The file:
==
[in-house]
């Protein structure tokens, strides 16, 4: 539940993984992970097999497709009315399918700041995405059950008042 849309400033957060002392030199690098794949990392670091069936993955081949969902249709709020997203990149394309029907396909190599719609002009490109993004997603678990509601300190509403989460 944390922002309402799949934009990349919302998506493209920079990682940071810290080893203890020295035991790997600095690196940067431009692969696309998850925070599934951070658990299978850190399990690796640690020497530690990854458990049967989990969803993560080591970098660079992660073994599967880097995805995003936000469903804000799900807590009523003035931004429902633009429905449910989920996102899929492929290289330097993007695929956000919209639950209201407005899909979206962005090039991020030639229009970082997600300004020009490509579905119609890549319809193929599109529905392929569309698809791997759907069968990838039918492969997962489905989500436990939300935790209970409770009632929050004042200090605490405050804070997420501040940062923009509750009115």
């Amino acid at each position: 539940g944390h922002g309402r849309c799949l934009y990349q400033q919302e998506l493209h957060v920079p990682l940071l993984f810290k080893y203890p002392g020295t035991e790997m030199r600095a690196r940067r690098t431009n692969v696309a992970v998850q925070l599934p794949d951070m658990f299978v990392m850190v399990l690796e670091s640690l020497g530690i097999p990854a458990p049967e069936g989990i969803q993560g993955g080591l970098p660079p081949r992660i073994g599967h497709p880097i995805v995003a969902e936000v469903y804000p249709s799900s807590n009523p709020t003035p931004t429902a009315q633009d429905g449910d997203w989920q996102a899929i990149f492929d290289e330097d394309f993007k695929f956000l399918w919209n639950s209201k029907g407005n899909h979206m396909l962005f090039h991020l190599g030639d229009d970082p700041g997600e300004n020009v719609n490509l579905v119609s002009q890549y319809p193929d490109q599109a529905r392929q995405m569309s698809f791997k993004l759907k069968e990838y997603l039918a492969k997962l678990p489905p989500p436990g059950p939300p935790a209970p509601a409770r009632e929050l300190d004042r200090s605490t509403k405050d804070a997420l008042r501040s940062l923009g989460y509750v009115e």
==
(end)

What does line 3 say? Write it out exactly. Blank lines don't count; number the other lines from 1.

């Amino acid at each position: 539940g944390h922002g309402r849309c799949l934009y990349q400033q919302e998506l493209h957060v920079p990682l940071l993984f810290k080893y203890p002392g020295t035991e790997m030199r600095a690196r940067r690098t431009n692969v696309a992970v998850q925070l599934p794949d951070m658990f299978v990392m850190v399990l690796e670091s640690l020497g530690i097999p990854a458990p049967e069936g989990i969803q993560g993955g080591l970098p660079p081949r992660i073994g599967h497709p880097i995805v995003a969902e936000v469903y804000p249709s799900s807590n009523p709020t003035p931004t429902a009315q633009d429905g449910d997203w989920q996102a899929i990149f492929d290289e330097d394309f993007k695929f956000l399918w919209n639950s209201k029907g407005n899909h979206m396909l962005f090039h991020l190599g030639d229009d970082p700041g997600e300004n020009v719609n490509l579905v119609s002009q890549y319809p193929d490109q599109a529905r392929q995405m569309s698809f791997k993004l759907k069968e990838y997603l039918a492969k997962l678990p489905p989500p436990g059950p939300p935790a209970p509601a409770r009632e929050l300190d004042r200090s605490t509403k405050d804070a997420l008042r501040s940062l923009g989460y509750v009115e």